I previously set up a blog with one of those cheap web host that probably stores like a 150 websites in one server. The price is low and the service I got is alright, typically a one day response time which I am fine with. It was until that low-cost web host start insist on me having one of those VPS plans that I started to turn away. I couldn’t afford the VPS back then and I wasn’t that keen to let them suspend my account due to high activity.

So I was pretty determined to get a good host and stay there for the next few years. Changing hosts is such a chore. Media Temple has a lot to offer:

  • Professional looking: A professional made website with good design and nice pictures of servers. I gotta admit that at one point of time I actually thought their servers look like that.
  • Supports large websites: Media Temple hosts multiple huge websites that I go to. Today they host 9rules and Django Project. And they load pretty quickly. Of course those are under their premium plans but I thought that they would offer me something roughly on par.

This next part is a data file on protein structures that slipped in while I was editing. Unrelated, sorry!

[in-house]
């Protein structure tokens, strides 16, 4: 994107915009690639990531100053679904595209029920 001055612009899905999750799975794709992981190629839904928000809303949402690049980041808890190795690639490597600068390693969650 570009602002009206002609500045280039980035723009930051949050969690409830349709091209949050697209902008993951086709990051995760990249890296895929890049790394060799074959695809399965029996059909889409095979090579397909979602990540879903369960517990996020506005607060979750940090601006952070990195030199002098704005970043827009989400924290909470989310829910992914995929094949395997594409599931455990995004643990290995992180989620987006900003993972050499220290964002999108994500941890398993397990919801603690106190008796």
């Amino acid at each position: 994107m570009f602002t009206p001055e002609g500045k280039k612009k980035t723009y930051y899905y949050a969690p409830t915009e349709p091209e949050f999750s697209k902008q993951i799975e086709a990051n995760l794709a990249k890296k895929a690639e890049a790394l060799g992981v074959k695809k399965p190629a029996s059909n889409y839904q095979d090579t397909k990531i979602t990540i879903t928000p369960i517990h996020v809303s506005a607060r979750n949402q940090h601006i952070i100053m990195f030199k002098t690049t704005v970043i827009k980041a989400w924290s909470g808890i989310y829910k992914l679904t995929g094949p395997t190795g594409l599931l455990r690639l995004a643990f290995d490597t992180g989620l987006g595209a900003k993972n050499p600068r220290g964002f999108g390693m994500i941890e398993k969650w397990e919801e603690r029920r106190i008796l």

• Marketing gaga: I’m totally into the marketing term “grid”. Even though Media Temple’s Grid Service is not the same grid computing I later understand, the term “grid” was a key deciding factor. Back then I did not understand the term. It just sound like one of those plans I should be having.
  • Designer control panel: Media Temple actually has a wonderful control panel. I’m sick of CPanel and was looking for something fresher. Media Temple’s control panel is almost like a designer panel. And well, the demo control panel also loads quite quickly.
  • Transparency in hosting: Media Temple also has this RSS feed where they reveal incidents of their clusters. This is a huge plus to me. I see the transparency of the hosting provider. I like that level of transparency and they keep updating their customers with rather detail ongoings.
  • Customer centricity: Media Temple has generally positive reviews and does a lot of damage control around the web. This appeals to me. It appears that they’re listening.

So I signed up for Media Temple’s Grid Service thinking that it’s the end of all my worries. But it rarely is the case as I explain below:

  • So what if it’s professional looking: This just means Media Temple hire good designers and have the revenue to do so. A good design invites people but is hardly representative of the level of service they provide.